Hello everyone. Welcome to BP, and to the launch of the latest edition of the Energy Outlook 2035.
And a particular welcome to everyone joining us online from around the world.
We’re a global business and this is very much a global publication.
We couldn’t produce it without help from people in many countries – and we share our forecasts in return. So thank you to everyone who has helped create these projections.
But I guess you might be asking – why are we looking at energy in 2035 when we have so many challenges in 2016?
We are in the middle of a prolonged and severe downturn in oil and gas prices. Among the worst I’ve known in my 35 years in the industry.
It has been a painful process adjusting, and the continuing weakness in the oil market is going to be with us for some time.
For some time, but not forever. This is not the first crash and it won’t be the last. So we still need to take the long view.
And in fact it’s at times like these that you really need an authoritative picture of the road ahead.
It’s one thing to adapt to tough conditions. That’s important.
But it is important to adapt in a way that means you’re ready to meet the next set of challenges. That’s why we need a clear sense of how the energy landscape might evolve over the next twenty years.
And that is the role of the BP Energy Outlook.
It’s about lifting the focus from the here-and-now to look at where you are heading in the future.
With that in mind, let me just briefly pick out three trends in this year’s Outlook that really stood out for me.
The first of these is the projection for continuing growth in demand for energy.
There are strong forces driving this projection. In particular, the global economy will continue to expand, driven by the fast-growing Asian economies.
And as it does, more energy will be required to fuel these higher levels of activity and living standards – our forecast is a rise of about a third by 2035.
Faster gains in energy efficiency are curbing the rate of energy growth, and GDP growth is subject to some uncertainty.
But even so, significantly more energy will be required over the next twenty years to enable the world economy to grow and prosper.
The second notable trend is in the fuel mix.
Fossil fuels are likely to remain the dominant source of energy powering the world’s economy, supplying 60% of the energy increase out to 2035 – and almost 80% of total energy supplies by that date.
Within those figures, gas remains set to become the fastest growing fossil fuel. Gas is very much the growing fuel of the early 21st century.
There are ample gas resources, especially with shale.
It is often competitive with coal.
It is increasingly being transported internationally.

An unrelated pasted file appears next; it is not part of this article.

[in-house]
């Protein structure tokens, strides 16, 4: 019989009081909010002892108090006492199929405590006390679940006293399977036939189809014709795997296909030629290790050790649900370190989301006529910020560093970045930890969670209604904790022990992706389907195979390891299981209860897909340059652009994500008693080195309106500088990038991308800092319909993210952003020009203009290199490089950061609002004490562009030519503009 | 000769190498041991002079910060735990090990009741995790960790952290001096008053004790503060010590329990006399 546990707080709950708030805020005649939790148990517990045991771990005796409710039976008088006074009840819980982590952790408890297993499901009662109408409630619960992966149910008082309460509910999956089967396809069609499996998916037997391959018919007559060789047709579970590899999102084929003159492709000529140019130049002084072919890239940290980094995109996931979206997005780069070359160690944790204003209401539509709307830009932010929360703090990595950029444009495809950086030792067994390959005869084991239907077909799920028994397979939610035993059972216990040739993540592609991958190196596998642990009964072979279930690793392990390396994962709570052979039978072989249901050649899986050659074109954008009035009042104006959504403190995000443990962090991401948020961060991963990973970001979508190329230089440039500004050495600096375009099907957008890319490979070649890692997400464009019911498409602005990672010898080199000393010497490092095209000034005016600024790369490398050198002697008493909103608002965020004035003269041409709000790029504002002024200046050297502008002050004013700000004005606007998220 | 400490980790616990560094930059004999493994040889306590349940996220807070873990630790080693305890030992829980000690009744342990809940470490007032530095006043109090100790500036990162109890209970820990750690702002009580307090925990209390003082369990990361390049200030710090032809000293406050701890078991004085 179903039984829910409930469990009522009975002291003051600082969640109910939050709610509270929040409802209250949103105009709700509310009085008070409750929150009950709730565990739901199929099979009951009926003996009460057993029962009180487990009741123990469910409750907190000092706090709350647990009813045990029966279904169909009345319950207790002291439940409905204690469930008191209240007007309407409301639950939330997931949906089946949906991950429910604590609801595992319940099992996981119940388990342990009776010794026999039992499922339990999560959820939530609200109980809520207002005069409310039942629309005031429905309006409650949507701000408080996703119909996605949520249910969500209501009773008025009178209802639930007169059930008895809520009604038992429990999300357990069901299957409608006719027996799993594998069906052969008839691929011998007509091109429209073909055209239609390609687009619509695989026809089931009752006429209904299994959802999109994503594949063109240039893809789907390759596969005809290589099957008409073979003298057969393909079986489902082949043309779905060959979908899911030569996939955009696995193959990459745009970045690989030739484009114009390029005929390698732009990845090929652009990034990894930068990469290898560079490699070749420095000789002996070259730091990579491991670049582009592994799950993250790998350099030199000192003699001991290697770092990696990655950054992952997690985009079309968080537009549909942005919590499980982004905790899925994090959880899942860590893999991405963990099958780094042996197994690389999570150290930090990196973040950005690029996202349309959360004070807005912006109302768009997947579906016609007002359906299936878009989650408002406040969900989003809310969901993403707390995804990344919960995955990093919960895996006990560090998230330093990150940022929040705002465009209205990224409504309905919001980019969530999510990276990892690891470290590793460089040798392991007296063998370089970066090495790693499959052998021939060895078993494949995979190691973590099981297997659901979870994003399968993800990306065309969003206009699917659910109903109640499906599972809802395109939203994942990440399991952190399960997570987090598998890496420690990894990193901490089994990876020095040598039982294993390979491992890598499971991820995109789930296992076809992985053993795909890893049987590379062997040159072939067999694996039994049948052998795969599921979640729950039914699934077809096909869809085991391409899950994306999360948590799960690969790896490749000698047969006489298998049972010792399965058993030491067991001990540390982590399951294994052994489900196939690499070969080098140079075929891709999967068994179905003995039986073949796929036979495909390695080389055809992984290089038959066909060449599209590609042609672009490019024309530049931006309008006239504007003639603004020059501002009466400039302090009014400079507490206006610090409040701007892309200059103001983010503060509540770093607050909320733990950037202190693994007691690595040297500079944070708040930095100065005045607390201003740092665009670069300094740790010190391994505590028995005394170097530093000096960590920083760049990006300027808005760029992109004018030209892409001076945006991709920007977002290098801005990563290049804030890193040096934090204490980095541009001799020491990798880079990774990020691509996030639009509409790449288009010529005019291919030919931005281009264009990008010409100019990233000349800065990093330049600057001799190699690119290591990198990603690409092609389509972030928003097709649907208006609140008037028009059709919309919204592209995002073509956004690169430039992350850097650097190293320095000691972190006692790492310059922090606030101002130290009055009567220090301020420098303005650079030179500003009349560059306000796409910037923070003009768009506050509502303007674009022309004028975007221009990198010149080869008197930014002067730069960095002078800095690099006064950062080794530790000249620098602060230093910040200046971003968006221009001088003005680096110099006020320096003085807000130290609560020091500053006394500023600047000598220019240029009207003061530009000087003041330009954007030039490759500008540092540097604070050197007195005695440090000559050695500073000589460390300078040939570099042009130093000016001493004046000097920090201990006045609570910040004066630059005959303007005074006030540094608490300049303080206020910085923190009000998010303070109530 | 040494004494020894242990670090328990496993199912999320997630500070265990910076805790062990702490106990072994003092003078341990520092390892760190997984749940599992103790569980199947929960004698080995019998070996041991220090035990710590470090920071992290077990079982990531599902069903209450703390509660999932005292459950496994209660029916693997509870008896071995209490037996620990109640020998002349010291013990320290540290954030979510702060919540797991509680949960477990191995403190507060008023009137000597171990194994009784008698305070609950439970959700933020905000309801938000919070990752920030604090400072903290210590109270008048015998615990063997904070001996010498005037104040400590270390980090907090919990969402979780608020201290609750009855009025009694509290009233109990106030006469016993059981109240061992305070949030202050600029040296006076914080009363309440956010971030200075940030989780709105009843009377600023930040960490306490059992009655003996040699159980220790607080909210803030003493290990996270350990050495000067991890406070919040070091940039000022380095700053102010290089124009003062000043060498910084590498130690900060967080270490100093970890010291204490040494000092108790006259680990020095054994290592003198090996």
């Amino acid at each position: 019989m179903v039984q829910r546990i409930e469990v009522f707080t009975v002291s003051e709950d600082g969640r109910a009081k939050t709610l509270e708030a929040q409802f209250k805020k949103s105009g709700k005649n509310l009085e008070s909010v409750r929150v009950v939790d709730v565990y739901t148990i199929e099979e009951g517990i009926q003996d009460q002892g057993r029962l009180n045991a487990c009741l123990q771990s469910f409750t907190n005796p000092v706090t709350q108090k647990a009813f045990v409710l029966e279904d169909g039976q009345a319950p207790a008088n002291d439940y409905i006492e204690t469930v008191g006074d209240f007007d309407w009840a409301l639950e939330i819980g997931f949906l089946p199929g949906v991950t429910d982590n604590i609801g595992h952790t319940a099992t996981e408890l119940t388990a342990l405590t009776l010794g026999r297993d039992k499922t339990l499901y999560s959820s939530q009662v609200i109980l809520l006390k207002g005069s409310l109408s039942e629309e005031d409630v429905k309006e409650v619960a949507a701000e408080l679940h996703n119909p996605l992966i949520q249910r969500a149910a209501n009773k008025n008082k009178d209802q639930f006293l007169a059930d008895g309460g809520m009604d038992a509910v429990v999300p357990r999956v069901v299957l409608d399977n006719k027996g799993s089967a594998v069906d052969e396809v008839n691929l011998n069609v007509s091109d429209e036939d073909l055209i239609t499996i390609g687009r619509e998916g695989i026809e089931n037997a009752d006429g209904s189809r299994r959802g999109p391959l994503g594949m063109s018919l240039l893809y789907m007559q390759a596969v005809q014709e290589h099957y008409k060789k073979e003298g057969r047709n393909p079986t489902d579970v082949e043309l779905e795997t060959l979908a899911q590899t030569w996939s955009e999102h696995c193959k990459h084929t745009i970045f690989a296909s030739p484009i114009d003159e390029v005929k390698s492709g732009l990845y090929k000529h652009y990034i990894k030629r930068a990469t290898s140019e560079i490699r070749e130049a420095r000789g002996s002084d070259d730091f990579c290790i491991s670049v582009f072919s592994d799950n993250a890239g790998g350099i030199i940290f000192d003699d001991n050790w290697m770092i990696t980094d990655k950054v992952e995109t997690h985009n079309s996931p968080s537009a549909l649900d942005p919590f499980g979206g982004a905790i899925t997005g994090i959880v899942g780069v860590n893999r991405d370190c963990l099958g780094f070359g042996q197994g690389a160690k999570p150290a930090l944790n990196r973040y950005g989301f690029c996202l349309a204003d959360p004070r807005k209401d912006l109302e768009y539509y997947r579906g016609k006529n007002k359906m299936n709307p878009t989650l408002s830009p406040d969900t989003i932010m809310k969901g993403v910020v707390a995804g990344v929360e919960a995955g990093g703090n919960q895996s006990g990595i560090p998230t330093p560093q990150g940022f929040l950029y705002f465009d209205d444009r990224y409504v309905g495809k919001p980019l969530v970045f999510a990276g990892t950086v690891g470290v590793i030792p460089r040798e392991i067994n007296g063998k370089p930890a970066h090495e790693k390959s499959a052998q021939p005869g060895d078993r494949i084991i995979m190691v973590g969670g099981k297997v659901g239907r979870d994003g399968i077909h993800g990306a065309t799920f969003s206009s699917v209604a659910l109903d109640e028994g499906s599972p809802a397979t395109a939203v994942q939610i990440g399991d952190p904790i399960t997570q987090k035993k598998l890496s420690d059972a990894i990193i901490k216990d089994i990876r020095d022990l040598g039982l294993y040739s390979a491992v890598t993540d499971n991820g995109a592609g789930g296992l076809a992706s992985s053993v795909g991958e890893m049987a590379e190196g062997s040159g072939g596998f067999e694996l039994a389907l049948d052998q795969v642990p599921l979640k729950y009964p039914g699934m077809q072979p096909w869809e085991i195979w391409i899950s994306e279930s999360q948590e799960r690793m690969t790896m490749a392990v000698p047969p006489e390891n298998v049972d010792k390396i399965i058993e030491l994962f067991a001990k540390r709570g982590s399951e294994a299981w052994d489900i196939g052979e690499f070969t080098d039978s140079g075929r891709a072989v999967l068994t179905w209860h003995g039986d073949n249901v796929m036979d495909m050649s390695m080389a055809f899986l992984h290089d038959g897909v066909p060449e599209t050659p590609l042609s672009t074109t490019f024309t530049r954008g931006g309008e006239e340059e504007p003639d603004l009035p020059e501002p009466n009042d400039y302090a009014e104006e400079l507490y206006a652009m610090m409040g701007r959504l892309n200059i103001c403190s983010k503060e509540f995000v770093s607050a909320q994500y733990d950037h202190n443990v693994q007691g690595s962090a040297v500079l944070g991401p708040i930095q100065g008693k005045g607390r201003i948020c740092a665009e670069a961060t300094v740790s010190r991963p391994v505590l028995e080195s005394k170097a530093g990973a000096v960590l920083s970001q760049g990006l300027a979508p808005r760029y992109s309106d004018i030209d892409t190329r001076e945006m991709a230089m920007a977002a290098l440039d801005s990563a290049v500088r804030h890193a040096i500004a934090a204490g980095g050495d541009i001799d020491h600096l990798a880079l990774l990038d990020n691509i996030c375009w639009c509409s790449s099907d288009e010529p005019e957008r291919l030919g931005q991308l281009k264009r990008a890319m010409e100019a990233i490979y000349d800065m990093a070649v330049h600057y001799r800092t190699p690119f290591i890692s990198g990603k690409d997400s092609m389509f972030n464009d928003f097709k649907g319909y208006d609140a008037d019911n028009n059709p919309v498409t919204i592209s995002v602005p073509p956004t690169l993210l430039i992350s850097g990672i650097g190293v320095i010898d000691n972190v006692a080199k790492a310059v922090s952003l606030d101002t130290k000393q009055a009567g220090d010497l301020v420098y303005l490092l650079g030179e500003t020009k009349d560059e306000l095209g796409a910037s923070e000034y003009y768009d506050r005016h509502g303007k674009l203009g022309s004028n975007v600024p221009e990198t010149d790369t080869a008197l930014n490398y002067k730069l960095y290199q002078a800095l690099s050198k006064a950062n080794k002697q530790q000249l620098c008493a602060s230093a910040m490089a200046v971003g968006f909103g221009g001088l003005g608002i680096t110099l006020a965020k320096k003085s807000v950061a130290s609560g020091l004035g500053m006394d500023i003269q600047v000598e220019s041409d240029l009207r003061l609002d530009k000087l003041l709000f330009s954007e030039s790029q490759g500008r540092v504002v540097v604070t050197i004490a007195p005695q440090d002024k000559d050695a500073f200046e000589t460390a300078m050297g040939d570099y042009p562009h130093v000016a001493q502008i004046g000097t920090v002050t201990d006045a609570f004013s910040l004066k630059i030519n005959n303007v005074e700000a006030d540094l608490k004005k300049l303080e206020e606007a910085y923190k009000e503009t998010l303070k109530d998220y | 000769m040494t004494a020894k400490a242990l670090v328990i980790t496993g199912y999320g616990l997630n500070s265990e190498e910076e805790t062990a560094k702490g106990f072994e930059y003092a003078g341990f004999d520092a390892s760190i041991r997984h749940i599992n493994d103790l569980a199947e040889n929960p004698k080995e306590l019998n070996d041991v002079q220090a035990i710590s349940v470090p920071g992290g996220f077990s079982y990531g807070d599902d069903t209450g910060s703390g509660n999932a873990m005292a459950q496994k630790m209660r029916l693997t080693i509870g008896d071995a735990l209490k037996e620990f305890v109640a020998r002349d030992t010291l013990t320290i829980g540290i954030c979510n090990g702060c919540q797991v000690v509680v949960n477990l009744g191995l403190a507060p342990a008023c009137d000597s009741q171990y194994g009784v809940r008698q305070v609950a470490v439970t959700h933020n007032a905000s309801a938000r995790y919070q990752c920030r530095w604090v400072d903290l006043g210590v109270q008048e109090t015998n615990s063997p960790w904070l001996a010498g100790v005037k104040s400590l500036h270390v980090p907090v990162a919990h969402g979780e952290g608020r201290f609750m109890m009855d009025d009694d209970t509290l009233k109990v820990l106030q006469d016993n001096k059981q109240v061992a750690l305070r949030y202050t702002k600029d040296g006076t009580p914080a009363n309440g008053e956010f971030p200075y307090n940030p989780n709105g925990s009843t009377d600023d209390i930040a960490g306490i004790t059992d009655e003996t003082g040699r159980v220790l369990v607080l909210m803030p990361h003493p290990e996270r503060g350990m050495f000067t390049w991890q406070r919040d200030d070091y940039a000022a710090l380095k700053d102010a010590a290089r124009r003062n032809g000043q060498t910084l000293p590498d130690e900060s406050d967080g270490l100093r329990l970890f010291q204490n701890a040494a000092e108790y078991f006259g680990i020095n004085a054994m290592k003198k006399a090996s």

And it is the cleanest fossil fuel, with major reductions in CO2 possible when it replaces coal in power generation.
In contrast, the growth of global coal consumption is likely to slow sharply as the Chinese economy rebalances towards a more sustainable pattern of growth.
Renewables are set to grow fastest of all as their costs continue to fall, supported of course by the pledges made in Paris. But their current scale is small.
So even with rapid growth we foresee only about 10% of primary energy, or just under, coming from renewables other than hydro by 2035.
The third big message for me is that the outlook for carbon emissions is changing significantly – and positively.
The rate of growth of carbon emissions is projected to more than halve over the Outlook period compared to the past twenty years.
That is driven both by faster gains in energy efficiency – or energy saving – and by the shift towards lower-carbon fuels – or energy-switching.
Despite this slowing of the rate of growth, carbon emissions are still likely to increase, indicating the need for further policy action. The trends we observe are not meant to be what we want, but what we see.
As you probably know, we believe carbon pricing has an important part to play as it provides incentives for everyone to play their part.
Those are just three of the fundamentals, and I’ll hand over to Spencer in a moment to take you through the detail and the data.
But let me just say – the Energy Outlook has a very practical application in BP.
Take the three trends I’ve just mentioned – they are all reflected in BP’s business today and our plans for the future.
We are continuing to invest in a very disciplined way to help meet growing energy demand.
You’ll see that in a great set of projects starting up over the next five years and the strong portfolio we have to choose from for the future.
Looking at the energy mix, our portfolio is already around half natural gas and is heading towards more gas with some very big projects on course and on budget – in Egypt’s Nile Delta, in Khazzan in Oman, and Shah Deniz 2 in Azerbaijan, combined with the southern corridor pipelines to Europe. We could be 60% gas by the end of the decade.
And we are very aware of our part in the transition to a lower-carbon economy. More gas will help with that and we have a sizeable and growing renewables business as well as making inroads on efficiency.
So sure, 2016 looks set to be another tough year for our industry.
But we mustn’t lose sight of the longer-term. Energy is a long wavelength business and you need a long-term perspective and that is what the Energy Outlook gives us.
I’d like to thank Spencer and his team and all the contributors across BP. They have worked very hard at gathering the data and analysis for the benefit of industry and policy makers. Again, thank you.
We hope that this edition of the BP Energy Outlook can make a useful contribution to all your discussions about future energy needs and trends.